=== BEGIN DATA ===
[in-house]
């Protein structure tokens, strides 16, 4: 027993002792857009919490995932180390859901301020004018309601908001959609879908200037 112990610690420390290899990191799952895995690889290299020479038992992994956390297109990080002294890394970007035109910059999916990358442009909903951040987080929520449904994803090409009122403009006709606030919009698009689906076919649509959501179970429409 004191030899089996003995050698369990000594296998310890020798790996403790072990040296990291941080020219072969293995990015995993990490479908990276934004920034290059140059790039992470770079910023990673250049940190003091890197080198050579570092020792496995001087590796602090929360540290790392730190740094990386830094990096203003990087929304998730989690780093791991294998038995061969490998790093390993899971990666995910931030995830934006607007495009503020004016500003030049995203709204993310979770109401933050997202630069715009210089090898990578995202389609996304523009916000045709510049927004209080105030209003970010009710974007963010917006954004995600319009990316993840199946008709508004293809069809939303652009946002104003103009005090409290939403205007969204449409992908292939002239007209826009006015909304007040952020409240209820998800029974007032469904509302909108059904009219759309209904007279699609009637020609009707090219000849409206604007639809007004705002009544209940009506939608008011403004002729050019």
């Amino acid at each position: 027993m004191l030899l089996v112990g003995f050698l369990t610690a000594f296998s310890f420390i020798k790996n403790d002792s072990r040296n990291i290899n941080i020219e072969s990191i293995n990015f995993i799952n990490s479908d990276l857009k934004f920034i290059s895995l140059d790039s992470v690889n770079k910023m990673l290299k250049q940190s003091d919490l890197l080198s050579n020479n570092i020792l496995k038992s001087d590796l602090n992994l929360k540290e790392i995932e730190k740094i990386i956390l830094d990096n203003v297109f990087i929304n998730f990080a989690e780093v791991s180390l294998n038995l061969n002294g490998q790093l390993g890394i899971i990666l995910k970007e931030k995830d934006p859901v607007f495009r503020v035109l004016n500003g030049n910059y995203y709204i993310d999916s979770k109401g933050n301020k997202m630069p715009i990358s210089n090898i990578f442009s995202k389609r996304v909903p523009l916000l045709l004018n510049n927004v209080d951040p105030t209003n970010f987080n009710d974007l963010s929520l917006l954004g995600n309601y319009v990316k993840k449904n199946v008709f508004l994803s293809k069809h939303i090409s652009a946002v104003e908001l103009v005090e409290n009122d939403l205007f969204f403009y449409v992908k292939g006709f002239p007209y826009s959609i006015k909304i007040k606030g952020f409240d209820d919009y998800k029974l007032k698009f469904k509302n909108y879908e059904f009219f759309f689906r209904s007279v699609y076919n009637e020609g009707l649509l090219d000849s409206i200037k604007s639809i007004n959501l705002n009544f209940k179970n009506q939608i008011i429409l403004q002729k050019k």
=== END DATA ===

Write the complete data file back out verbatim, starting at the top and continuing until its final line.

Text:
[in-house]
């Protein structure tokens, strides 16, 4: 027993002792857009919490995932180390859901301020004018309601908001959609879908200037 112990610690420390290899990191799952895995690889290299020479038992992994956390297109990080002294890394970007035109910059999916990358442009909903951040987080929520449904994803090409009122403009006709606030919009698009689906076919649509959501179970429409 004191030899089996003995050698369990000594296998310890020798790996403790072990040296990291941080020219072969293995990015995993990490479908990276934004920034290059140059790039992470770079910023990673250049940190003091890197080198050579570092020792496995001087590796602090929360540290790392730190740094990386830094990096203003990087929304998730989690780093791991294998038995061969490998790093390993899971990666995910931030995830934006607007495009503020004016500003030049995203709204993310979770109401933050997202630069715009210089090898990578995202389609996304523009916000045709510049927004209080105030209003970010009710974007963010917006954004995600319009990316993840199946008709508004293809069809939303652009946002104003103009005090409290939403205007969204449409992908292939002239007209826009006015909304007040952020409240209820998800029974007032469904509302909108059904009219759309209904007279699609009637020609009707090219000849409206604007639809007004705002009544209940009506939608008011403004002729050019």
């Amino acid at each position: 027993m004191l030899l089996v112990g003995f050698l369990t610690a000594f296998s310890f420390i020798k790996n403790d002792s072990r040296n990291i290899n941080i020219e072969s990191i293995n990015f995993i799952n990490s479908d990276l857009k934004f920034i290059s895995l140059d790039s992470v690889n770079k910023m990673l290299k250049q940190s003091d919490l890197l080198s050579n020479n570092i020792l496995k038992s001087d590796l602090n992994l929360k540290e790392i995932e730190k740094i990386i956390l830094d990096n203003v297109f990087i929304n998730f990080a989690e780093v791991s180390l294998n038995l061969n002294g490998q790093l390993g890394i899971i990666l995910k970007e931030k995830d934006p859901v607007f495009r503020v035109l004016n500003g030049n910059y995203y709204i993310d999916s979770k109401g933050n301020k997202m630069p715009i990358s210089n090898i990578f442009s995202k389609r996304v909903p523009l916000l045709l004018n510049n927004v209080d951040p105030t209003n970010f987080n009710d974007l963010s929520l917006l954004g995600n309601y319009v990316k993840k449904n199946v008709f508004l994803s293809k069809h939303i090409s652009a946002v104003e908001l103009v005090e409290n009122d939403l205007f969204f403009y449409v992908k292939g006709f002239p007209y826009s959609i006015k909304i007040k606030g952020f409240d209820d919009y998800k029974l007032k698009f469904k509302n909108y879908e059904f009219f759309f689906r209904s007279v699609y076919n009637e020609g009707l649509l090219d000849s409206i200037k604007s639809i007004n959501l705002n009544f209940k179970n009506q939608i008011i429409l403004q002729k050019k």